Oh, and I guess I should mention something about the graphics. The 1-bit black/white graphics (emulating old Macintosh games) really give this game a unique atmosphere, though I have to admit that the first person perspective and the black/white graphics did me a bit nauseous after a while (yes, I know you can also change the color type of the graphics,  but first person perspective games don't go really well with me in general). I did have the feeling the monochrome colors made the game more difficult than it would needed to be, in theory, as the (purposely) grainy visuals makes it harder to identify the persons. The music is really nice though! When you're just wandering around, you only hear the enviromental sounds, but once you're viewing a dying moment, you're treated to some grand tunes, some of them really eerie and ominous.

As a mystery game, Return of the Obra Dinn is definitely worth playing. The main task presented really challenges the player's deductive skills. Each time you positively identify a corpse and their fate feels like a major victory by your brains, as you definitely need to be patient, observant and thoughtful to be able to progress in this game. By focusing on the question of who every corpse is, the game is able to offer a very complete and focused experience to the player, testing their abilities to find information across various sources (different dying scenes) and make inferences based on them. But I do have to admit that I was kinda disappointed that the overall story Return of the Obra Dinn tells is not a mystery story on its own, but that is a minor disappointment. Anyway, Return of the Obra Dinn is definitely recommend material for those who want a mental mystery challenge.


  1. Definitely been eyeing this game for a while. Planning to play this one right after I finish Ai Somnium Files on Switch.

    1. How's that game? I want to play it, but with more interesting releases this period, I think I'll skip it for now and pick it up at a later date/when there's a deal.

    2. The story for Ai Somnium is great, but the gameplay interaction is a bit weak though (I think Zero escape's escape room sequences had better puzzles). I do think you will enjoy this game; it's a decent mystery story with Sci-Fi story background.

  2. Hi Ho-Ling, I've only started following your (excellent) blog recently but I'm glad that you finally played Obra Dinn. As someone who loves mystery/detective games I think it's one of the most exciting games of this genre in recent years because of how much it breaks away from the standard adventure game mechanics of reading text and point-and-click investigation. In Obra Dinn you really feel like you ARE the detective, as opposed to sitting over the shoulders of one and trying to follow what the game wants you to do.

    On the topic of AI: The Somnium Files, I highly highly recommend you (and everybody else) to play it. I initially wrote a long explanation for why it's a great mystery game worth playing but I ended up deciding to err on the safe side and not risk influencing your expectations. I would definitely love to say more if you're interested though.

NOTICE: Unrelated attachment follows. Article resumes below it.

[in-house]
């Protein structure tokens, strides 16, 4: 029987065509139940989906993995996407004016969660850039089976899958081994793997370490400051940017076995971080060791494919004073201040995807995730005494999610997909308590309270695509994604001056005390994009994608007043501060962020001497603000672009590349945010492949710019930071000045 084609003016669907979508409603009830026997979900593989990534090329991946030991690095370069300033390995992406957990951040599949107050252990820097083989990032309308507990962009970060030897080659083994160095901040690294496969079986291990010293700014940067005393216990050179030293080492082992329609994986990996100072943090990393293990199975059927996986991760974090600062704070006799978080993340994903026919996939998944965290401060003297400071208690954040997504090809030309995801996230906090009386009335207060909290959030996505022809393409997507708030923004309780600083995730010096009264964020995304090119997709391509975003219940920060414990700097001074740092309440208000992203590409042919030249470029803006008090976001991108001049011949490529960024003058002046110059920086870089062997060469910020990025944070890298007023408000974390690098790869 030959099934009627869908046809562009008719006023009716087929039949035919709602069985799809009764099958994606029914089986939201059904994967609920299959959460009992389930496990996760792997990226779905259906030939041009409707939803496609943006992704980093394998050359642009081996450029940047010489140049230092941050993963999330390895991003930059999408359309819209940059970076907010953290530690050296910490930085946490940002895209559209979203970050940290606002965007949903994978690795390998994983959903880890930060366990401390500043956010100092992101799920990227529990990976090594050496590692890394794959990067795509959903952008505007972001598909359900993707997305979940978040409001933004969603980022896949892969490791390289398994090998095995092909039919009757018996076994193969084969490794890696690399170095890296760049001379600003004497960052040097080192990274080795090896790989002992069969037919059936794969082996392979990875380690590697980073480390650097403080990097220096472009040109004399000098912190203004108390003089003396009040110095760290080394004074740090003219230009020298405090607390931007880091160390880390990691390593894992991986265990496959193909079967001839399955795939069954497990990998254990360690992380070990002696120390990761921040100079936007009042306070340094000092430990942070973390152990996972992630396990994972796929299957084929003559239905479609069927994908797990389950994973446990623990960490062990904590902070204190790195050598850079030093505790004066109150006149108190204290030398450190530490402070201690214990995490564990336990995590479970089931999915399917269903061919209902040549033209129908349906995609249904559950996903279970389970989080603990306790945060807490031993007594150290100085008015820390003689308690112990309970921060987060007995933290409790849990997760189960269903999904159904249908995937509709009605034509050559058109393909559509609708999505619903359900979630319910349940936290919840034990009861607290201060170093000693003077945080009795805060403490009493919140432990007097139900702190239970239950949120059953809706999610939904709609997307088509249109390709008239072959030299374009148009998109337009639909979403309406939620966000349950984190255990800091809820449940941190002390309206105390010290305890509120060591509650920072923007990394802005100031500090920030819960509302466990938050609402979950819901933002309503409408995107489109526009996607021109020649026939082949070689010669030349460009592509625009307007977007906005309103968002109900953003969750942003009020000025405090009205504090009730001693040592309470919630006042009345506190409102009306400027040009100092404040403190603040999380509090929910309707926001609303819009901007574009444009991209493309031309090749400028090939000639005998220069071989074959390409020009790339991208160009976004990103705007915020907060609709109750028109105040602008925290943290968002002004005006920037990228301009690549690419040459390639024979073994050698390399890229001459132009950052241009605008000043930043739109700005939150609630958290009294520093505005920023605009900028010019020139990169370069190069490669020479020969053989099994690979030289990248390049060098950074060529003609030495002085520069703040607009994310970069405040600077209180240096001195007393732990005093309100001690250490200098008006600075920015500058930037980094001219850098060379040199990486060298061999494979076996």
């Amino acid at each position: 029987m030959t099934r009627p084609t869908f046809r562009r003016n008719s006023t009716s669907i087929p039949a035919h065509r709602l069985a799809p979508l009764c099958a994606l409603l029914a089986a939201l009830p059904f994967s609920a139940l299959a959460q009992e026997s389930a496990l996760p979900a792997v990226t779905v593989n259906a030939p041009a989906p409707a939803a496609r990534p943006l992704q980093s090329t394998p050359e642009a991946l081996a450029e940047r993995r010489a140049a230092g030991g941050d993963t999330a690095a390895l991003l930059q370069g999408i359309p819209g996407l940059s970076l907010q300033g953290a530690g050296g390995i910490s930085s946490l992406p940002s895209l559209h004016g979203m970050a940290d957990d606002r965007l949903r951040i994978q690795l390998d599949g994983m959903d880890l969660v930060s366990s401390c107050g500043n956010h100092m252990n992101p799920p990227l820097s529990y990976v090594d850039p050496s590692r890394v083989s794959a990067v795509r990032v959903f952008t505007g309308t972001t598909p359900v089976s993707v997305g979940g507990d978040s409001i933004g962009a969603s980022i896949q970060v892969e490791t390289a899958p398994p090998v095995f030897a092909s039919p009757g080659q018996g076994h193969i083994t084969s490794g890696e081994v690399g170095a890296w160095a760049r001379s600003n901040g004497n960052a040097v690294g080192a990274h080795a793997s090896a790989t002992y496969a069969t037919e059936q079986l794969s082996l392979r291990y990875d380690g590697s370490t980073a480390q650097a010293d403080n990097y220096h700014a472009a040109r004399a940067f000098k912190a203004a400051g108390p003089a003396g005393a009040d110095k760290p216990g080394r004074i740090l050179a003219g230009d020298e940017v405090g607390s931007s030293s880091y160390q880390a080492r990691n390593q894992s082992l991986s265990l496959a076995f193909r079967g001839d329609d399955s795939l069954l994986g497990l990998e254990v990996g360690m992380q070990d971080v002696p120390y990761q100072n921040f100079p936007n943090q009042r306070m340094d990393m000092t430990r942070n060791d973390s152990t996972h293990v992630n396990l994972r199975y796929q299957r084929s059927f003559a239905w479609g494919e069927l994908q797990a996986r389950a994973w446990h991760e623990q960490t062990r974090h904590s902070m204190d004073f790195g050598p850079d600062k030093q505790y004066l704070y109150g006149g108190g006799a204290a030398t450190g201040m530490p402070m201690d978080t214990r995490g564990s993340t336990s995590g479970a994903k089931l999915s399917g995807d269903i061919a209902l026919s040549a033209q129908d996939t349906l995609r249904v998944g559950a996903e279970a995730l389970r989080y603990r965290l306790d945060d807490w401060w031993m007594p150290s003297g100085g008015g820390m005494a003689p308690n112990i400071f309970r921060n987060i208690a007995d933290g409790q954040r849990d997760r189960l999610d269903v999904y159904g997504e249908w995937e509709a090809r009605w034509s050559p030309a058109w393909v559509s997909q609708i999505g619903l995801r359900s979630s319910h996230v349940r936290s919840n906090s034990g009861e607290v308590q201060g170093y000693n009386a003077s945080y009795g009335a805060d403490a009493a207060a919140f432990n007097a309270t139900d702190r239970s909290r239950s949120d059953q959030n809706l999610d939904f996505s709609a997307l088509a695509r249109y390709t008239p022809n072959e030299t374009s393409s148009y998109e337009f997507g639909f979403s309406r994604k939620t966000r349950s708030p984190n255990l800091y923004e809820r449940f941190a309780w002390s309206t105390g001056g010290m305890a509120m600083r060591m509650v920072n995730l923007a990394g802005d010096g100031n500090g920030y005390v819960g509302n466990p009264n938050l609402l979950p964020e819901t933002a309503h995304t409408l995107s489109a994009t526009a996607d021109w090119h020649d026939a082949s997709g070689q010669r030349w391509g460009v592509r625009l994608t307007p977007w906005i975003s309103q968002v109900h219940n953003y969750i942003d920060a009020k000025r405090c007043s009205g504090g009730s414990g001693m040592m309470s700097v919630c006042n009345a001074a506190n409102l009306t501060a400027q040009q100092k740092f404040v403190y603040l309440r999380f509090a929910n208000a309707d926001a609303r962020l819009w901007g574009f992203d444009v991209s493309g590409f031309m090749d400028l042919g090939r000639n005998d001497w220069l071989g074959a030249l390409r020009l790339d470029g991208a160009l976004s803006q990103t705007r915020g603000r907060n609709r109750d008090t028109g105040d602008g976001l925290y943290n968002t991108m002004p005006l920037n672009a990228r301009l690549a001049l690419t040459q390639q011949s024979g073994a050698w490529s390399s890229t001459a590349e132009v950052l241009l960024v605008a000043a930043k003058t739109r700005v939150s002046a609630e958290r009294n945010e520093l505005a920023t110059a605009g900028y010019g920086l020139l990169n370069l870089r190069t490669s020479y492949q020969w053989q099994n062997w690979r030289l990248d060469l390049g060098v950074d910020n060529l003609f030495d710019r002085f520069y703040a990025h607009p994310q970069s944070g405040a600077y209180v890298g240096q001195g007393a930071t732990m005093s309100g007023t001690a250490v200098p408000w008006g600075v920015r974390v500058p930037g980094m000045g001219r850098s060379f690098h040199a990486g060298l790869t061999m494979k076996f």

1. Yeah, one of the best parts of Obra Dinn is that it really doesn't tell you anything about what to do, it's like, go figure it out yourself! It does make the gameplay cycle feel very dry (like a sudoku puzzle), but as a relatively short game, it was a very welcome surprise.

      Yeah, most of what I hear about AI: The Somnium Files seems quite positive. It's just that I have too much backlog as is with games... (at the moment, I'm well over twenty hours into Dragon Quest XI S, and I feel I'm still in the early stages of the game...)

    2. Haha, from what I've heard about DQXI 20 hours is just the first 10% of the game at best...

  3. Glad to see you were finally able to play Obra Dinn! I was so excited to recommend it to you last year because it really is maybe my favorite game with deduction as a gameplay mechanic I've played in a long time.

    That said, I definitely agree with you that the overall plot of Obra Dinn is a bit lacking, particularly the final chapter that's revealed. The game spends a lot of time implicitly hyping up that moment by cutting it out of the Memento Mori, but there's not really the narrative payoff you'd expect. Still, I had such a good time putting together the various deaths that it was still one of my favorites from last year.

    As for AI: The Somnium Files, I really liked it too but the "gameplay" segments (the Somnia) are pretty terrible - lots of trial and error on a timer. The actual plot and characters I enjoyed a lot, though I didn't love the clueing and there's a lot of eye-rolling sexual humor at times. Still worth a play though IMO.

    1. Yeah, thanks for the recommendation again! I totally overestimated the specs of my tablet/notebook though, so I was happy it came to the Switch ^_^'

      As for AI The Somnium Files, the timer part was indeed the thing that 'worried' me the most. The first Tantei Jinguuji Saburou on 3DS had these escape-the-room segments where each interaction (whether it did something or not) took time away from a timer, and I really didn't like that as it often boiled down to trial and error and redoing rooms all the time till you got it, and from what I understand, those Somnium segments are kinda similar in idea...